Thursday, June 21, 2012

The Shame of Solitary

The Abuse of Solitary Confinement:

Solitary confinement in this country has devolved from a short-term punishment imposed infrequently for violating prison rules into a routine form of prison management. Today, tens of thousands of local, state and federal prisoners are held in prolonged abusive isolation — in tiny, windowless cells for up to 23 hours a day.

On Tuesday, a Senate judiciary subcommittee met to consider the many costs of this practice — the first time that Congress has even acknowledged the problem. 

More than 80,000 of the nation’s 2.3 million prisoners are held in isolation, noted the subcommittee’s chairman, Senator Richard Durbin, a Democrat of Illinois. While defenders claim that solitary confinement is needed to control the most violent prisoners, prolonged isolation is known to induce suffering and mental illness. About half of prison suicides take place in isolation units. 

A 2006 study of prison safety and abuse led by a former federal court of appeals judge, John Gibbons, and a former attorney general, the late Nicholas de B. Katzenbach, raised concerns about higher recidivism rates when prisoners are released directly from solitary to the community. High rates of security segregation can actually increase incidents of violence.
This was well-known to those of us who study penology long before 2006. The recidivism rates for those who get out (and yes, 98% of those in solitary are going to get out) is astonishingly high, well beyond the 67% of regular inmates.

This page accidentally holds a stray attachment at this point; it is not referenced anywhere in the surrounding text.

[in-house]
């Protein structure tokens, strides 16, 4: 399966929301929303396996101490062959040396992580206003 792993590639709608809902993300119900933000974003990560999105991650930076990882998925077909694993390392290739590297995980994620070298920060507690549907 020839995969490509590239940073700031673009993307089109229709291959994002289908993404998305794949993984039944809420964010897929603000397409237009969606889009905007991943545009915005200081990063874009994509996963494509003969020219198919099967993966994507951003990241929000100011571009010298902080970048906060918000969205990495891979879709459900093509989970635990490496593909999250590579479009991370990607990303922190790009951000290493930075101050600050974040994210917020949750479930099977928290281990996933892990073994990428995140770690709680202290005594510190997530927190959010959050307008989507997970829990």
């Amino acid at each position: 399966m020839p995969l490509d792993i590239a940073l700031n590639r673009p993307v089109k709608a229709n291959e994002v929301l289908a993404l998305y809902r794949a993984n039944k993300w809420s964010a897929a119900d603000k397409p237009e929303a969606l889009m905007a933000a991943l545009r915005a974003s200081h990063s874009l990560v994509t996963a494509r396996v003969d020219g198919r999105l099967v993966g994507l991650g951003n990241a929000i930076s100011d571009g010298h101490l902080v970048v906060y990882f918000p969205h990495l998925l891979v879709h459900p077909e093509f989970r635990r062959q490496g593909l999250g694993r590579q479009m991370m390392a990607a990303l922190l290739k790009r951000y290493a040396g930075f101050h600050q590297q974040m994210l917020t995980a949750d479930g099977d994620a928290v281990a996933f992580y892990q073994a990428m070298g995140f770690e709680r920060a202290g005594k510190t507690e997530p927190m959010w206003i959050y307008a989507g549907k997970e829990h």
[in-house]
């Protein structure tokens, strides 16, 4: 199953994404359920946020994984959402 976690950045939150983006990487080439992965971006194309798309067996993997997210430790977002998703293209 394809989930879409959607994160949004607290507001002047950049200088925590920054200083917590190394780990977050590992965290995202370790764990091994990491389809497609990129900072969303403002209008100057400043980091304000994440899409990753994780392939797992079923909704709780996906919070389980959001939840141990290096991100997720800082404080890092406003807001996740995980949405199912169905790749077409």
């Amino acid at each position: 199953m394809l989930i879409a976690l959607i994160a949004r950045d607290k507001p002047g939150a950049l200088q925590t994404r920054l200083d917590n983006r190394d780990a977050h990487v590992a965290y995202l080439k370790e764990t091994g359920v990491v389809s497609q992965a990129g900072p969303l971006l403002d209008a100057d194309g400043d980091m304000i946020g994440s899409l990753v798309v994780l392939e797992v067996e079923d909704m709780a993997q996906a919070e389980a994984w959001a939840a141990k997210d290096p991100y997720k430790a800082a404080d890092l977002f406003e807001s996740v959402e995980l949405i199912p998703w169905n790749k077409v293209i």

Senator Durbin says he is working on legislation that would require greater transparency about state and federal use of solitary confinement and looking at ways to remove barriers that make it nearly impossible for inmates held in solitary to protect their rights in court. The first step, though, should be clear standards minimizing the use of this form of punishment, including an immediate, strictly enforced bar on holding children and mentally ill inmates in severe conditions of isolation.

Good luck with that. As much as I applaud the Durbin hearings, there is a "cold day in hell"'s chance that this legislation will ever be forced upon those states who abuse solitary (Texas, California). As Joan Petersilia notes (via Doug Berman at Sentencing Law & Policy) once the economy turns around, the get tough dopes will probably return with a vengeance.
She worries that, as in previous decades, prison population totals will moderate or recede in the short run in large part as a way to save government money -- but when the economy improves, political leaders will start filling prisons again when they have no proof that non-prison programs worked.
It's enough to make you hope for more bad economic times.

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